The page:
Philosophy - Impact of the Leviathan in Hobbes's Leviathan and the Book of Job of the Holy Bible

1512 words - 6 pages the will and to serve the interest of such a vast multitude. Thus, the very mortality and physicality that would allow for the strength of the Leviathan to be implemented to serve the interests of the people make it equally likely that the strength could be misused in tyrannical oppression. Works Cited 1. Thomas Hobbes, Leviathan, ed. Edwin Curley (Indianapolis: Hackett Publishing Company, 1994). 2. The Holy Bible, King James Version (New York: American Bible Society).

Religious Texts- Examining the Content of the Holy Bible and the Holy Quran

1605 words - 6 pages down at the child. Her thin angelic lips slightly open, her hands clasped together in a prayer-like stance. A blue veil cascades down her shoulders interlocking with her robe below. To the right of the infant, a table displays a large white book with gold-tipped pages. On the cover, prominent gold letters display the words The Holy Bible. Two of the world’s largest religions use faith-powered books such as the Holy Bible and the Holy Quran, to

Christ of the Holy Bible and Dionysus of Euripides

748 words - 3 pages Christ of the Holy Bible and Dionysus of Euripides   Christ resembles Dionysus in many ways. Is it possible that Christ is simply an extension of the Dionysian myth? Though the concepts of wine and faith unite the two, the idea of revenge compared to self-sacrifice separates the two deities. Dionysus fits the Greek understanding of vengeful and selfish God that bear more anthropomorphic traits than Godly traits. Christ, however

"The Poisonwood Bible" Essay

1440 words - 6 pages , craved to influence vulnerable and poverty-ridden nations like Africa as these natives were easily to manipulate. A desire to spread and influence western ideology, specifically Christianity, to rural nations is depicted in Barbra Kingsolver's novel The Poisonwood Bible. Kingsolver portrays an American missionary Reverend Price and his family as they attempt to spread and make a significant impact on the people of the Belgian Congo, whom the Reverend

Good and Evil in Dracula: A Holy War Unraveled

952 words - 4 pages dualistic ideas of intuition versus logic, good characters against figures similar to the devil, and symbolism in the natural world, Bram Stoker effectively recounts a “holy war” between the forces of good versus evil, with good winning in the end. Firstly, good and evil is seen in Dracula through the aspect of intuition versus logic. Dr. Seward writes in his diary that, “Yesterday [he] was almost willing to accept Van Helsing’s monstrous ideas; but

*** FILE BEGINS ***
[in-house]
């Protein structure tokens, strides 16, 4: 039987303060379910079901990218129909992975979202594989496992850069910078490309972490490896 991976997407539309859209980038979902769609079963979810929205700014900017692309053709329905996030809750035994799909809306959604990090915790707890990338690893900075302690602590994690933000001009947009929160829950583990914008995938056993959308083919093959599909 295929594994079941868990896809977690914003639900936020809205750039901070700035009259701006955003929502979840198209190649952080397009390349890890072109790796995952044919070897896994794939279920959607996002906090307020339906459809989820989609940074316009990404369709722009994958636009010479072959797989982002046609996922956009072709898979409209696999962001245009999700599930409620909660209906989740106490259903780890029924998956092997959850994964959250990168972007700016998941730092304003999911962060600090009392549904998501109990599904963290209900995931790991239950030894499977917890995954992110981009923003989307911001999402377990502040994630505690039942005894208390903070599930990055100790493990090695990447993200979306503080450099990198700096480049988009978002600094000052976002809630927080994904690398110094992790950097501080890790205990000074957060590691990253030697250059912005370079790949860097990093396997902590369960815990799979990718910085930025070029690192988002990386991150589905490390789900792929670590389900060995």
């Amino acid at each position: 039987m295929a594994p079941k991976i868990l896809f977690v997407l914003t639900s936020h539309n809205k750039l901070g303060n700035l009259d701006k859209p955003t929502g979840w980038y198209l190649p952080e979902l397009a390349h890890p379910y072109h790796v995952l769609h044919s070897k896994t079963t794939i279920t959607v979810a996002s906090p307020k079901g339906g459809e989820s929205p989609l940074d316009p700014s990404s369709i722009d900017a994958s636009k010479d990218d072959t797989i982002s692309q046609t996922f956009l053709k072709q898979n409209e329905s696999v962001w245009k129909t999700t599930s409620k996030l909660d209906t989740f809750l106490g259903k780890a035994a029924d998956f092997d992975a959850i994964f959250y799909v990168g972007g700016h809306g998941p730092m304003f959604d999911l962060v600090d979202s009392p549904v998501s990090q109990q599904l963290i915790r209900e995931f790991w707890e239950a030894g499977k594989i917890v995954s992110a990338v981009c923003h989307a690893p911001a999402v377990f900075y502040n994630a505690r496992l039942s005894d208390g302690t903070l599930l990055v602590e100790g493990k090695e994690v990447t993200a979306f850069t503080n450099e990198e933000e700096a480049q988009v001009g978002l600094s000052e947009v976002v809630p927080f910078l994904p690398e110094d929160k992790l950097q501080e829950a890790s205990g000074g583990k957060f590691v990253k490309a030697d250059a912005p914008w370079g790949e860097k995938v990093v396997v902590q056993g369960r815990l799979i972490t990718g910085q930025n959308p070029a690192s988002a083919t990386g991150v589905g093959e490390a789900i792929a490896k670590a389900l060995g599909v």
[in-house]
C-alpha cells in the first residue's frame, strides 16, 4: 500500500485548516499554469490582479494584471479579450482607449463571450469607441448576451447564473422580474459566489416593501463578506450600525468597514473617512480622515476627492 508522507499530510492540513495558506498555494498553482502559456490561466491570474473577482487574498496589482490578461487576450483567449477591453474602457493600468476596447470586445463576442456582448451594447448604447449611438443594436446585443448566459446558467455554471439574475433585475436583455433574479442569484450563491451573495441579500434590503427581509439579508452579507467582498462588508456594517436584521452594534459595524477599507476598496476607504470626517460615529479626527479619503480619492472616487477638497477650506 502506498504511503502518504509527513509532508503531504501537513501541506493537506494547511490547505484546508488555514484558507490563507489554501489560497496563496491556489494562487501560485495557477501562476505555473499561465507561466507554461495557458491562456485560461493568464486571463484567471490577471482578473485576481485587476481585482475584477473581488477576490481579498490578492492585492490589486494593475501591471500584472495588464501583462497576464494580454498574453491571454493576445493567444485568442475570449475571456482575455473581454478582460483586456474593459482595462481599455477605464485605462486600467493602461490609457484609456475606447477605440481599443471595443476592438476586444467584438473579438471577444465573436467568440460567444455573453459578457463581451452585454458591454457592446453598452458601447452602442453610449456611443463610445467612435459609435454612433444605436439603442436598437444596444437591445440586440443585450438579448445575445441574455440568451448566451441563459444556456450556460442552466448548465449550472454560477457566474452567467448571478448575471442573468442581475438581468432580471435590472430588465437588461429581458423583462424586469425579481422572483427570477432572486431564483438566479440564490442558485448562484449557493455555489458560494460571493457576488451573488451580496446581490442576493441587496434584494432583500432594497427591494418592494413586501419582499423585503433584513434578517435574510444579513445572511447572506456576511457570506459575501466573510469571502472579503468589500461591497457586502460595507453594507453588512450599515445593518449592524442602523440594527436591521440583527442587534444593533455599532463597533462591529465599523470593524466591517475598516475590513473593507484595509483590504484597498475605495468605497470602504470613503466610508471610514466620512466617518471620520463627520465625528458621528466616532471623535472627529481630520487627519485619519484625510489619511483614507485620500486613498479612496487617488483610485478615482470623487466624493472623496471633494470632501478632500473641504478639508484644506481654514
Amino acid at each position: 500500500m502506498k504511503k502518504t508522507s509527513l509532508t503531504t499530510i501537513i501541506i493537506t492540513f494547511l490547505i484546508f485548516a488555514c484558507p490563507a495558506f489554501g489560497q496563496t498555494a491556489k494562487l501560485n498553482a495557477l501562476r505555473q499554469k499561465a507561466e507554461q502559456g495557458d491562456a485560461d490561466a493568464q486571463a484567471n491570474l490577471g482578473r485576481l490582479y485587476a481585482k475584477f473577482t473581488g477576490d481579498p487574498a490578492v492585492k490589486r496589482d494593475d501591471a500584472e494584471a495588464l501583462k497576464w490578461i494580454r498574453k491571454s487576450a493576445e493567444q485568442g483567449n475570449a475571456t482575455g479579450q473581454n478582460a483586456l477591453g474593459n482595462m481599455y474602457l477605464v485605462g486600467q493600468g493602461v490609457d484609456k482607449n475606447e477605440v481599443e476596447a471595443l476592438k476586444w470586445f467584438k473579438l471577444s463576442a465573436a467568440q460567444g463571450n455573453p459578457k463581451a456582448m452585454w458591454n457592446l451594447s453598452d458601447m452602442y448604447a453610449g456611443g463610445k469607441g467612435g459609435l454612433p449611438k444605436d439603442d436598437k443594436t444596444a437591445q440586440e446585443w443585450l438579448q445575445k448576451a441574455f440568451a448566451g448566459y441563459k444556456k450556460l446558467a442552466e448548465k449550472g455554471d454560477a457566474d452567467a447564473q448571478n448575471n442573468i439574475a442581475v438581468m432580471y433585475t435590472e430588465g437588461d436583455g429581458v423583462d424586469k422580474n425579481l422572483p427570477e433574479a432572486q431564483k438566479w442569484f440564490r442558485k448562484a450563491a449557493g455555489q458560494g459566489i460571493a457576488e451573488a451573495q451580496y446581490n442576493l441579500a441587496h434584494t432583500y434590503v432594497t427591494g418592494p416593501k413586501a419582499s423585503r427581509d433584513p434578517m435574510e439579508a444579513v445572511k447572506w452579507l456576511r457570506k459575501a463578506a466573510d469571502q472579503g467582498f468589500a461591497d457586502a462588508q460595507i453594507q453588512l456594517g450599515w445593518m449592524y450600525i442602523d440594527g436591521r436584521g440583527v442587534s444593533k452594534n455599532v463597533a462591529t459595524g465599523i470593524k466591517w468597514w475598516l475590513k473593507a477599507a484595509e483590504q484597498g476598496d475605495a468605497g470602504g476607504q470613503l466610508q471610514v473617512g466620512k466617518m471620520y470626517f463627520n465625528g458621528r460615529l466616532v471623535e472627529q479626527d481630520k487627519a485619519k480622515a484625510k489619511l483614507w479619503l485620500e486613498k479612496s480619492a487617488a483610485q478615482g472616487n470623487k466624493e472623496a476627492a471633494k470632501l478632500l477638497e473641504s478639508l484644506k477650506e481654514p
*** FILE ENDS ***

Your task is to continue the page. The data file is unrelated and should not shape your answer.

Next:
Essay on Chaucer's Canterbury Tales - Evil Exposed in The Pardoner's Tale

1211 words - 5 pages image is carried on throughout, and proven several times over in his tale and preceding speech.         Geoffrey Chaucer does a great job of pointing out flaws of human nature, as well as the hypocrisy of organized religion.  He shows in several ways that money is indeed the root of evil.  In addition to the obvious message of "The Pardoner's Tale", Chaucer also paints a vivid picture of the Pardoner's character and

Similar Essays

Essay On Punishment And The Prodigal Son Of The Holy Bible

700 words - 3 pages they show regret. A problem with the father's solution to his wayward son, however, is that it may encourage this very type of behavior to continue in others who decide there is no consequence to their actions, as long as they repent, or pretend to repent, in the end. In this parable, it is easy to see that the prodigal son has been redeemed, and deserves compassion from his father. However, judging the salvation of an actual person is never as simple. Works Cited "The Parable of the Prodigal Son". Bible, King James Version. Luke 15:11-32.

Accuracy In Epic Of Gilgamesh And The Holy Bible

1421 words - 6 pages Accuracy in The Epic of Gilgamesh and The Hebrew Bible There is much debate over the historical accuracy of the Hebrew Bible and The Epic of Gilgamesh. Even further, yet address less frequently is the importance of discerning this accuracy. Some claim that to understand a work of literature requires extensive knowledge of the background of this work. The contrary position is that a work of literature can be interpreted solely on it’s

Analysis Of Psalm 2 In The Holy Bible

1348 words - 6 pages looking at the holiness of God and His Omnipotence13. God does not even try to battle with them because He knows they are helpless against his power. He laughs at them because of how ridiculous their proclamations are and their weakness14. He finds humor in that He is sitting peacefully in heaven while they are running around on a sinful earth trying to cast Him away, the creator and ultimate ruler of all things. Through this laughter, we find comfort

The Holy Bible And Jesus Christ

1187 words - 5 pages The Holy Bible is a set of scriptures that were provided to us by our Father Jesus Crist. The bible is the most important book in the history since these scriptures provide knowledge, correction and guide for the man of God to be well equipped for every good work. The bible can be found in several different versions and translations that fit a wide different set of readers. This incredible collection of religious writings begin with the Old
Daniel Cudmore | All Shoes | Абу Халид Дагестани